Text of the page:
To do this, a resume must have certain formatting and keywords to get the resume through the scan and into the hands of a recruiter. Without a resume that works with and for today’s technology and requirements, an interview can be difficult to land.

    Here’s a great DIY Resume Guide (Do it Yourself Resume Guide) to help you craft an ATS and Recruiter friendly resume:[2]

    There used to be a time where a job application was enough, today, an ATS friendly resume leads all methods in landing a job interview.

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    Now, let’s talk about acing that interview.

    A job interview is part 2 of the job application process. An interview is where applicants that have met the minimum requirements are selected to discuss the job opportunity with the employer or hiring manager.

    Interviews are generally conducted via telephone, in person, and or applications/technology such as Skype. When the interview is landed, these 10 tips will help you ace the job interview:

    1. Going for a Job Opportunity That Speaks to Your Passion

    Having a passion for the job/ industry is extremely important. Doing something that aligns with inner passion is important for quality of life.

    People that have passion for the job that they are interviewing for generally have better interview experiences. When we talk about what we love, it is seen in our faces, our body language, and heard in our tone. Here’re 10 Reasons Why Following Your Passion Is More Important Than Money.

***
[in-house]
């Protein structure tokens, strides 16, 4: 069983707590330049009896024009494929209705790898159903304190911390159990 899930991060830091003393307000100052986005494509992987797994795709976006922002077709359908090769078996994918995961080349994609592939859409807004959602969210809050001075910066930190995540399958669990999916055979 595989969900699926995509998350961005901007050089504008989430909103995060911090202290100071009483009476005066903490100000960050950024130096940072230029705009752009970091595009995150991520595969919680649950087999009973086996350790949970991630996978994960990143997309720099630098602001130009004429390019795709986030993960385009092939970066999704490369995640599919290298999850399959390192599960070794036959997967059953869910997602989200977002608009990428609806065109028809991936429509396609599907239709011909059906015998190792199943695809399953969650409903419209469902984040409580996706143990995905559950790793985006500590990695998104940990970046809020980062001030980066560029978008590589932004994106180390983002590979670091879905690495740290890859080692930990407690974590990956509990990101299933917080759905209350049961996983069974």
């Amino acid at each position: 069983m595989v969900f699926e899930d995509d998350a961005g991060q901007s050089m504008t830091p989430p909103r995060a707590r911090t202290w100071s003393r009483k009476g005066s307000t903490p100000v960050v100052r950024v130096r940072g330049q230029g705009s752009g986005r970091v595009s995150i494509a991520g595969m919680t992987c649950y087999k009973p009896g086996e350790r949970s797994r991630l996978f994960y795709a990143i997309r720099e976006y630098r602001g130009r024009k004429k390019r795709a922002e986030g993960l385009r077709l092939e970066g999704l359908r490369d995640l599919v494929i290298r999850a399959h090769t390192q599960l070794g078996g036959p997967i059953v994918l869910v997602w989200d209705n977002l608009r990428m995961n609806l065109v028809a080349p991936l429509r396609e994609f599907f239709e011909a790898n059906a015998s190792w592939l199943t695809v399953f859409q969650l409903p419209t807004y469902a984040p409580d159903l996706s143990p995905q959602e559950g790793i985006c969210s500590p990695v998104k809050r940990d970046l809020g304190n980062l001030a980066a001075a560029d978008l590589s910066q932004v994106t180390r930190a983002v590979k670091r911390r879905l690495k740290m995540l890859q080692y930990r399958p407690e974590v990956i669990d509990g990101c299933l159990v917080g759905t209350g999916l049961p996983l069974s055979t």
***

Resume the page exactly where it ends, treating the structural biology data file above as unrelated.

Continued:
In short, consideration of talents, discovering the things that make you happy and sad, and what you love losing yourself in.

    2. Study the Job Description: Essential Job Functions and Qualification Requirements

    Doing this will allow you the opportunity to develop examples of past and present experience that relate to the essential job functions and required qualifications.

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    Examples of experience is always a plus for interviewers, painting a full picture goes a long way. Even when not asked for an example, it is always a plus to tie answers to interview questions to examples from your experience.

    If there is a portfolio (work samples: images, writing samples, published work, videos, awards, etc.) of work- that’s even better!

    3. Research the Company and the Interviewer(s)